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<2009 May>

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# Friday, 22 May 2009
Genealogy News Corral May 18-22
Posted by Diane

Here are some quick genealogy news updates for the week. We hope you have a wonderful Memorial Day weekend, and get an opportunity to reflect on your ancestors’ sacrifice for their country.
  • British subscription and pay-per-view site added more than 200,000 Canadian civil service records from 1872 to 1918. The records reveal the civil servant's name, position, department, length of service, salary and date of appointment. The earliest ones also provide civil servants' national origins and religion.
  • FamilySearch has added a total of 3.5 million-plus new records to 13 collections on the free FamilySearch Record Search pilot. The additions come from Brazil, the Czech Republic and Italy; and the US states of Florida, Indiana, Massachusetts, New York, North Carolina and South Carolina.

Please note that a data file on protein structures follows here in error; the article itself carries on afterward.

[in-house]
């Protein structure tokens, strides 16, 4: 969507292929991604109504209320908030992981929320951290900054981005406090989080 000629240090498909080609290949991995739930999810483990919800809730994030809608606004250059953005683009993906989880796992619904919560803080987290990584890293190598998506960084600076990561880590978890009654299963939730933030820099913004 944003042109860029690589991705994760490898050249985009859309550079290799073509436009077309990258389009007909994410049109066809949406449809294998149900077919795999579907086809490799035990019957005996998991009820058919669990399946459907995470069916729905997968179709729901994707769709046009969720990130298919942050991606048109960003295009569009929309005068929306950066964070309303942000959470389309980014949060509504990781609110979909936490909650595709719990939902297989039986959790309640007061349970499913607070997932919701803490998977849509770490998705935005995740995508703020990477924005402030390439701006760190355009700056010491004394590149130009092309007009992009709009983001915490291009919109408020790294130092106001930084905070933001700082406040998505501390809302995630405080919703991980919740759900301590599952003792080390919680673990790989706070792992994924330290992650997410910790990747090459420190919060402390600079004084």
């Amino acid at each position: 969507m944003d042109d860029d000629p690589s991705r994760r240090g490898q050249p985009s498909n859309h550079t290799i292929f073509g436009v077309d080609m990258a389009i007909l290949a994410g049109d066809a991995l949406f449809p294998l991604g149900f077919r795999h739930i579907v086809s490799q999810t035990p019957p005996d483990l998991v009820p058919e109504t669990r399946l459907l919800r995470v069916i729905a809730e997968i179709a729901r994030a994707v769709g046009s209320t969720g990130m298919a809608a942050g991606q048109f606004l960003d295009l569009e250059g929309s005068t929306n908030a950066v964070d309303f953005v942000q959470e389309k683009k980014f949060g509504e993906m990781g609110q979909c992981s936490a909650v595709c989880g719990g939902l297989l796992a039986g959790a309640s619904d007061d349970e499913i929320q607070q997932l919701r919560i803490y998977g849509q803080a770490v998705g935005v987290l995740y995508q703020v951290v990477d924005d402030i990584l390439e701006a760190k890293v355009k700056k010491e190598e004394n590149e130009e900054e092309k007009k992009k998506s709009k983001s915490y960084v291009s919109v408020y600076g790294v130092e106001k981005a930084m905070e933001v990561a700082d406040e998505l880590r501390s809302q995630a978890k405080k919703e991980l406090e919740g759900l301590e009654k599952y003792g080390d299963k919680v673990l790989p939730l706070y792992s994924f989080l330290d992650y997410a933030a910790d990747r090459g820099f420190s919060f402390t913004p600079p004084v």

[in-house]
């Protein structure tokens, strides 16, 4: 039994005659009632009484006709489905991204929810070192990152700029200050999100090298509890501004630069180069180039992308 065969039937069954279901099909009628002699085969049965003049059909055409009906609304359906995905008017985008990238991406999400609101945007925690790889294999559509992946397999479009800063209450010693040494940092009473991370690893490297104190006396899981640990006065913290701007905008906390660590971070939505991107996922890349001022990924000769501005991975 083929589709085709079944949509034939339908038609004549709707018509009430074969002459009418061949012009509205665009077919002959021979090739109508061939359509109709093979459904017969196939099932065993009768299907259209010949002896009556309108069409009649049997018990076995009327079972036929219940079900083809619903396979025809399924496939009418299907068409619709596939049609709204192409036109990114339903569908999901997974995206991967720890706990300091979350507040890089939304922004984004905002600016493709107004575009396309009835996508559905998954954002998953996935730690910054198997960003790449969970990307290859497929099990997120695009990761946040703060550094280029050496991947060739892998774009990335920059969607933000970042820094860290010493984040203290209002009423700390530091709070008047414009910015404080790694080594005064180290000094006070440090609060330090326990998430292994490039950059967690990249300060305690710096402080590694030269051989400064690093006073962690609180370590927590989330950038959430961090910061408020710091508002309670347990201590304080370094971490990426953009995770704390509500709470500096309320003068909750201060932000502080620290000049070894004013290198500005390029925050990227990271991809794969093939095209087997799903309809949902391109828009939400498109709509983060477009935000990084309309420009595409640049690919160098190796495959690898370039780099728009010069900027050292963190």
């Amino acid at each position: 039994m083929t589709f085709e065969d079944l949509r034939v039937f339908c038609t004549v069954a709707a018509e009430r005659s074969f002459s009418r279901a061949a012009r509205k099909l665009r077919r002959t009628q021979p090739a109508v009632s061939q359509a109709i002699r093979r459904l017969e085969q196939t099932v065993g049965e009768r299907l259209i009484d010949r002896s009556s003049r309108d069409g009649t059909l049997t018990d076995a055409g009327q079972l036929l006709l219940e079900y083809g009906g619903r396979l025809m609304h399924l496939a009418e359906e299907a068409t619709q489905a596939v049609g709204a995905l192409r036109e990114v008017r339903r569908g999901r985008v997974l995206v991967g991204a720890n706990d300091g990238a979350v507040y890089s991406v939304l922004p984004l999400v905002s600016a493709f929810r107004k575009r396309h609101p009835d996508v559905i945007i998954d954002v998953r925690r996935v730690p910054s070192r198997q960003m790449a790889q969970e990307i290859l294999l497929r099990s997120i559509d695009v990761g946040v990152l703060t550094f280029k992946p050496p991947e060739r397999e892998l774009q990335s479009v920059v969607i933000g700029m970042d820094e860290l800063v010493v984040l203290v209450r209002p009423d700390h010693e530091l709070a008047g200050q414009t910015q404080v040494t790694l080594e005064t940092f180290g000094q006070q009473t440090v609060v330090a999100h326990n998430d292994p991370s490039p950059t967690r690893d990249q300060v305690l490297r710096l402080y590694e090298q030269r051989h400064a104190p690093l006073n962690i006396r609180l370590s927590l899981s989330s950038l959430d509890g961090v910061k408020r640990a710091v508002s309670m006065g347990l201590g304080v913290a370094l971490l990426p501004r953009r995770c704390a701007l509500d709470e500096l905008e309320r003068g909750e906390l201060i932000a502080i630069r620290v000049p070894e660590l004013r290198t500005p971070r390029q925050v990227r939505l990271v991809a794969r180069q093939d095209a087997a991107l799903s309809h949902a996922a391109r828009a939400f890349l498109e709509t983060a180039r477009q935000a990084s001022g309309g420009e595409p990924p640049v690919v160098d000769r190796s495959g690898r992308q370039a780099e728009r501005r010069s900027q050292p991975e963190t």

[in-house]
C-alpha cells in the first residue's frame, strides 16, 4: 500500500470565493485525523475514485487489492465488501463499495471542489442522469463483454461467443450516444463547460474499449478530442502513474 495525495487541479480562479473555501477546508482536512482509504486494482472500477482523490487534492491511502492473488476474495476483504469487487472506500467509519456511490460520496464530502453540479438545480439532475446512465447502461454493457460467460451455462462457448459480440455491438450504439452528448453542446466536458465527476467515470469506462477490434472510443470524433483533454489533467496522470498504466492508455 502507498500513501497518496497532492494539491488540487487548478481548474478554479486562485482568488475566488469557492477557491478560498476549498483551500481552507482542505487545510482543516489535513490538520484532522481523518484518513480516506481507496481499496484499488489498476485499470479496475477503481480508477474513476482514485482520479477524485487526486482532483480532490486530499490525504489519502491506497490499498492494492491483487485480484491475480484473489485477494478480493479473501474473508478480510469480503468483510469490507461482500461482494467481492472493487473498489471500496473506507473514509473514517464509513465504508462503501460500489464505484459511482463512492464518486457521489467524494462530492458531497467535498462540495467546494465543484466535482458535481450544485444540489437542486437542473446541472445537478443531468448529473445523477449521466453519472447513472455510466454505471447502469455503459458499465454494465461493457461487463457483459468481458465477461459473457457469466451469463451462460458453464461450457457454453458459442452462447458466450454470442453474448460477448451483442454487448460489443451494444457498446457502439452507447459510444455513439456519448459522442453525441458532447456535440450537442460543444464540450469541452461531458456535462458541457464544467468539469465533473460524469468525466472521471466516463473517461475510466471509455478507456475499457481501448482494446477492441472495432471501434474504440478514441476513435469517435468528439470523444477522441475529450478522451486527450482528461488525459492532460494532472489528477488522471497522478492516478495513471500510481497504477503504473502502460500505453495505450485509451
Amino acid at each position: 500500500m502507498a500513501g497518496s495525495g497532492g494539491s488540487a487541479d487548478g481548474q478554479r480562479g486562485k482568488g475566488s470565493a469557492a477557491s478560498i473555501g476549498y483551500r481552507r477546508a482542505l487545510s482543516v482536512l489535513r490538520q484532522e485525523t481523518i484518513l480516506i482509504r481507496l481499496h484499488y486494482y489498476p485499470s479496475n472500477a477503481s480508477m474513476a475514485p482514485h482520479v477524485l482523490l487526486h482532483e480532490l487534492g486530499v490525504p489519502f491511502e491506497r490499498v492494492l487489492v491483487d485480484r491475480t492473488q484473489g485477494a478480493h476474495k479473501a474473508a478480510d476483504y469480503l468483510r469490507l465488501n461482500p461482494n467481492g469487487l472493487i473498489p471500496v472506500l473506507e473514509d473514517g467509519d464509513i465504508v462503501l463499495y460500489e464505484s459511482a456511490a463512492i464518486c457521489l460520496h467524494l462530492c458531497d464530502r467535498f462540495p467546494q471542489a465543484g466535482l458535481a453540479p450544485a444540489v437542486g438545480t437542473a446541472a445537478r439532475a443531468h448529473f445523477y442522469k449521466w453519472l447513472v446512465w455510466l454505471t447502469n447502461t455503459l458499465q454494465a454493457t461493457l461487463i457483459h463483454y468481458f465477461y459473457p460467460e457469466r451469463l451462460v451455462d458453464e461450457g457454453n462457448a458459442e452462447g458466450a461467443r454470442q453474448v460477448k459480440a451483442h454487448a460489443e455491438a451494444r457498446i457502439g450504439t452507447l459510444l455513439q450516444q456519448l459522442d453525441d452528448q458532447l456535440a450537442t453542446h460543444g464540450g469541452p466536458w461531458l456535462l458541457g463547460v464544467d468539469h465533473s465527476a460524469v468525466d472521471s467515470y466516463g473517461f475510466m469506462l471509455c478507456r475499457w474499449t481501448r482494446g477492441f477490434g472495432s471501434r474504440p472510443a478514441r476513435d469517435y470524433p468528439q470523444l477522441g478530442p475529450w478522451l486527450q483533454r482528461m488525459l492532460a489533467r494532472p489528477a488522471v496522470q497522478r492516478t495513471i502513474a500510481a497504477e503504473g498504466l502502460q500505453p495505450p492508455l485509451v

• The State Library of North Carolina and the North Carolina State Archives have posted a free collection of North Carolina family records including nearly 220 family Bible records and the six-volume Marriage and Death Notices from Raleigh Register and North Carolina State Gazette: 1799-1893.

Canadian roots | Free Databases | Genealogy Industry | Genealogy Web Sites | Libraries and Archives
Friday, 22 May 2009 16:38:34 (Eastern Daylight Time, UTC-04:00)  #  Comments [0]
# Thursday, 21 May 2009
Money-Saving Deals on IAJGS and FGS Genealogy Conferences
Posted by Diane

Two upcoming genealogy conferences are offering ways to save on registration fees, plus some opportunities for extra edification and fun:
Among the IAJGS' special workshops are a document- and photo-preservation session ($10) and the delicious-sounding Tasting World Jewish Cuisines: Turkish, Syrian, and Ashkenazi-Italkeni Recipes, with cookbook authors Sheilah Kaufman and Aliza Green ($20). Click here to register.
Bonus for early arrivals in Little Rock: A free Ice Cream Social Tuesday, Sept. 1, 3-5 pm for registered conference-goers.
The Federation of Genealogical Societies is an umbrella organization for genealogical societies. Its conference, planned in conjunction with the Arkansas Genealogical Society, features classes, an exhibit hall, genealogy field trips and banquets.